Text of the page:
A PLANNED climate protest in Worcester has been postponed after the national coronavirus lockdown came into effect.

'Rebels' from Extinction Rebellion's Worcestershire branch had been due to hold a "climate crime scene" in the city on January 16, but this has been postponed.

The aim of the protest was, according to the group: "To demonstrate how Worcestershire County Council are not acting with urgency" regarding climate change.

During the protest, members of the group were going to set up mock crime scenes in a number of city locations, including Cathedral Plaza, with climate messages calling for more action to be taken.

On the Worcestershire Extinction Rebellion website, a spokesman said: "We want WCC (Worcestershire County Council) to fully recognise the climate and ecological emergency and to lead now on carbon reduction for the whole of Worcestershire, including transport emissions, waste and buildings, so that as a county, we can quickly transition to be zero-carbon.

"Typically, WCC considers only 'direct services such as street lighting, but we need it to take the lead across all emissions in Worcestershire.

"As our local authority, it is in the most powerful position to give a strategic lead to all other authorities, businesses and institutions operating within the county, not to mention individual residents."

Last month, Extinction Rebellion members in Worcester and Upton took part in demonstrations following flooding in the region.

Dressed in office attire and with office props, they protested against "business as usual" during extreme weather events.

The XR spokesman added: "The Covid-19 pandemic has shown the British public can change the ways we live, work and play if the reasons and urgency are clearly explained.

"The climate emergency is no different. We sense that a majority of the public is ready to respond to effective leadership on this crucial issue.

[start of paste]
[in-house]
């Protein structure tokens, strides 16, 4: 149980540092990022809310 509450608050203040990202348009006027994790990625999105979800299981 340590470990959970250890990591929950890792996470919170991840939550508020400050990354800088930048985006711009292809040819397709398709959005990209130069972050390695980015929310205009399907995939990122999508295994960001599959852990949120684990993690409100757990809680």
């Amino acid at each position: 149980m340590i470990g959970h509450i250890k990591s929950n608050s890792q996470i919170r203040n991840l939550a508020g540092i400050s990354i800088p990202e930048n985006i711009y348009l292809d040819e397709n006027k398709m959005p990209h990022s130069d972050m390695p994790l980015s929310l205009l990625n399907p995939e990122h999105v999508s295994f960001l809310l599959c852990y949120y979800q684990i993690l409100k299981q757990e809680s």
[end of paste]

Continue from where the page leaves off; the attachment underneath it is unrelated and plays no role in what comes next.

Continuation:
"Will WCC be bold and creative in leading Worcestershire's residents towards a genuinely sustainable and carbon-neutral future?"

Despite the criticism aimed at the council, a spokesman referred to its Carbon Reduction Plan, which was approved in October last year.

The plan says: "The Council have been working to reduce carbon emissions over many years; in the last decade our own emissions have reduced by 40%.

"Much of this progress has been realised through improvements to our buildings, street lighting, reductions in staff travel and a change in the way that household waste is disposed of in the county - namely from landfill to energy from waste.

"We have taken significant action on our emissions reduction journey; from starting to invest in electric fleet vehicles, upgrading street lighting to LED and investing in renewable energy generation on our sites.

"Whilst this is not an exhaustive list, we realise that there is much more we need to do to reduce our emissions, and we intend to rise to the challenge.

"Among the considerations are transitioning to non-fossil-fuelled heating systems and fleet vehicles; further investment to improve energy efficiency in Council property and streetlights; further investment in renewable energy, and the ability of the Council to offset remaining GHG carbon emissions.

"Everyone has a very important part to play in reducing carbon emissions, and the Council is working hard to reduce our direct impact in this area, as well as playing our part in delivering the county’s Energy Strategy, which aims to halve Worcestershire’s countywide carbon emissions by 2030.

"Now, more than ever, it is fundamentally important for us to act to protect our environment, for the benefit of all."